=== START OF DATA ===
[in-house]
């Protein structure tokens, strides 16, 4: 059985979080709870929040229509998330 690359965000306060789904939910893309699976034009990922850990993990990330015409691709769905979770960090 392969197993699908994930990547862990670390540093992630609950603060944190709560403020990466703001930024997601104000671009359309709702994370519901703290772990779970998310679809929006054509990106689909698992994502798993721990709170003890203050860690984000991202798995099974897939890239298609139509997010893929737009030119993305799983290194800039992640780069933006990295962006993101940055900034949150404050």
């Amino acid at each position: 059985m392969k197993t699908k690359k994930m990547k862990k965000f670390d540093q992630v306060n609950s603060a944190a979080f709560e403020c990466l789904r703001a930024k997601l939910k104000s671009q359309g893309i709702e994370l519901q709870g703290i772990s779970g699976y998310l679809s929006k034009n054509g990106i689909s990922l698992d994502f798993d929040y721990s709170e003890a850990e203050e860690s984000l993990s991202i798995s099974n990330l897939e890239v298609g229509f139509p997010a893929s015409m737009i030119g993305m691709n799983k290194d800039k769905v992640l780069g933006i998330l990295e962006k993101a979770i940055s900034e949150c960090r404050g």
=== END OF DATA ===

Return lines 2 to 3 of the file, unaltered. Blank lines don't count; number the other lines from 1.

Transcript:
């Protein structure tokens, strides 16, 4: 059985979080709870929040229509998330 690359965000306060789904939910893309699976034009990922850990993990990330015409691709769905979770960090 392969197993699908994930990547862990670390540093992630609950603060944190709560403020990466703001930024997601104000671009359309709702994370519901703290772990779970998310679809929006054509990106689909698992994502798993721990709170003890203050860690984000991202798995099974897939890239298609139509997010893929737009030119993305799983290194800039992640780069933006990295962006993101940055900034949150404050």
């Amino acid at each position: 059985m392969k197993t699908k690359k994930m990547k862990k965000f670390d540093q992630v306060n609950s603060a944190a979080f709560e403020c990466l789904r703001a930024k997601l939910k104000s671009q359309g893309i709702e994370l519901q709870g703290i772990s779970g699976y998310l679809s929006k034009n054509g990106i689909s990922l698992d994502f798993d929040y721990s709170e003890a850990e203050e860690s984000l993990s991202i798995s099974n990330l897939e890239v298609g229509f139509p997010a893929s015409m737009i030119g993305m691709n799983k290194d800039k769905v992640l780069g933006i998330l990295e962006k993101a979770i940055s900034e949150c960090r404050g």